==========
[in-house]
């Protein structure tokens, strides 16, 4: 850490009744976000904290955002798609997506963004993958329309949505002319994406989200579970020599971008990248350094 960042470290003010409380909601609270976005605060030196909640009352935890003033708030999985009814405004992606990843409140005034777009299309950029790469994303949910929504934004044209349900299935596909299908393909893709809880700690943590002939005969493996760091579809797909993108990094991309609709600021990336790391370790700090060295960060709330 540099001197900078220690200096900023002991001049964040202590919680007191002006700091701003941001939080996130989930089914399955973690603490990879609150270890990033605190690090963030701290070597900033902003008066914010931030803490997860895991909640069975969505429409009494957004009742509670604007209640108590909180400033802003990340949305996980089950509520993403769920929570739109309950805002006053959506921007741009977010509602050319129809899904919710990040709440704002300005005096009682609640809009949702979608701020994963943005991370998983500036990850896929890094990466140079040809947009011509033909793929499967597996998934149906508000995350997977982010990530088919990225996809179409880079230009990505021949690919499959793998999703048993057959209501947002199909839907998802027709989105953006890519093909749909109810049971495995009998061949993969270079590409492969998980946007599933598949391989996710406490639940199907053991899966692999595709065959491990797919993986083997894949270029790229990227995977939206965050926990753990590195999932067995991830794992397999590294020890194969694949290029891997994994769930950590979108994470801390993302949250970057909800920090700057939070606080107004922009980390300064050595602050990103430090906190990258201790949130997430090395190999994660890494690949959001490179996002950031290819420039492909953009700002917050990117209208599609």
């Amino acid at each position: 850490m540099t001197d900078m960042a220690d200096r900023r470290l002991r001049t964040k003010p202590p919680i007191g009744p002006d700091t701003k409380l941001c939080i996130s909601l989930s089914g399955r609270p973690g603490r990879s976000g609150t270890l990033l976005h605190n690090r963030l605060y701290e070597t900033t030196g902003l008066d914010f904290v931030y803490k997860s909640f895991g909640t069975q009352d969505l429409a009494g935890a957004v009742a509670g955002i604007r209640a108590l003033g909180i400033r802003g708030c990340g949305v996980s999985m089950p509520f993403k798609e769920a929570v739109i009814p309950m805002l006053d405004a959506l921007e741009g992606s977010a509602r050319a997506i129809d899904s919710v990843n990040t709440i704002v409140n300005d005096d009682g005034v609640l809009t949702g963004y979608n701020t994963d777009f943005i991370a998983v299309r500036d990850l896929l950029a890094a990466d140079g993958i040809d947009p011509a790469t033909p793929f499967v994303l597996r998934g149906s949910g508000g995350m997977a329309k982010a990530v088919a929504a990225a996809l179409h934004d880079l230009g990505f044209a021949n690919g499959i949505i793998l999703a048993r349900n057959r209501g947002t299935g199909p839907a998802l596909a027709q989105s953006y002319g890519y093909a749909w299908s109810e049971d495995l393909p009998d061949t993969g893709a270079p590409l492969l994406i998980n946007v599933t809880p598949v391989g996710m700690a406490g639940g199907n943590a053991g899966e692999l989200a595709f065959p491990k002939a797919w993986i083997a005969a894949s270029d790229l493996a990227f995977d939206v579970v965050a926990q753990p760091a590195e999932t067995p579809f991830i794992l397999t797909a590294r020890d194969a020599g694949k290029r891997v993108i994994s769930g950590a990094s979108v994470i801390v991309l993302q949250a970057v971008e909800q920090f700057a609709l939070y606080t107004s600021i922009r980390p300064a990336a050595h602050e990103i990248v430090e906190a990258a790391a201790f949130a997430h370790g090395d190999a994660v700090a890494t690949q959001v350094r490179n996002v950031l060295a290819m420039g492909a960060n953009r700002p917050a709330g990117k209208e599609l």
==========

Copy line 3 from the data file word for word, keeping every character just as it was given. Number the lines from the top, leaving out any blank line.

């Amino acid at each position: 850490m540099t001197d900078m960042a220690d200096r900023r470290l002991r001049t964040k003010p202590p919680i007191g009744p002006d700091t701003k409380l941001c939080i996130s909601l989930s089914g399955r609270p973690g603490r990879s976000g609150t270890l990033l976005h605190n690090r963030l605060y701290e070597t900033t030196g902003l008066d914010f904290v931030y803490k997860s909640f895991g909640t069975q009352d969505l429409a009494g935890a957004v009742a509670g955002i604007r209640a108590l003033g909180i400033r802003g708030c990340g949305v996980s999985m089950p509520f993403k798609e769920a929570v739109i009814p309950m805002l006053d405004a959506l921007e741009g992606s977010a509602r050319a997506i129809d899904s919710v990843n990040t709440i704002v409140n300005d005096d009682g005034v609640l809009t949702g963004y979608n701020t994963d777009f943005i991370a998983v299309r500036d990850l896929l950029a890094a990466d140079g993958i040809d947009p011509a790469t033909p793929f499967v994303l597996r998934g149906s949910g508000g995350m997977a329309k982010a990530v088919a929504a990225a996809l179409h934004d880079l230009g990505f044209a021949n690919g499959i949505i793998l999703a048993r349900n057959r209501g947002t299935g199909p839907a998802l596909a027709q989105s953006y002319g890519y093909a749909w299908s109810e049971d495995l393909p009998d061949t993969g893709a270079p590409l492969l994406i998980n946007v599933t809880p598949v391989g996710m700690a406490g639940g199907n943590a053991g899966e692999l989200a595709f065959p491990k002939a797919w993986i083997a005969a894949s270029d790229l493996a990227f995977d939206v579970v965050a926990q753990p760091a590195e999932t067995p579809f991830i794992l397999t797909a590294r020890d194969a020599g694949k290029r891997v993108i994994s769930g950590a990094s979108v994470i801390v991309l993302q949250a970057v971008e909800q920090f700057a609709l939070y606080t107004s600021i922009r980390p300064a990336a050595h602050e990103i990248v430090e906190a990258a790391a201790f949130a997430h370790g090395d190999a994660v700090a890494t690949q959001v350094r490179n996002v950031l060295a290819m420039g492909a960060n953009r700002p917050a709330g990117k209208e599609l």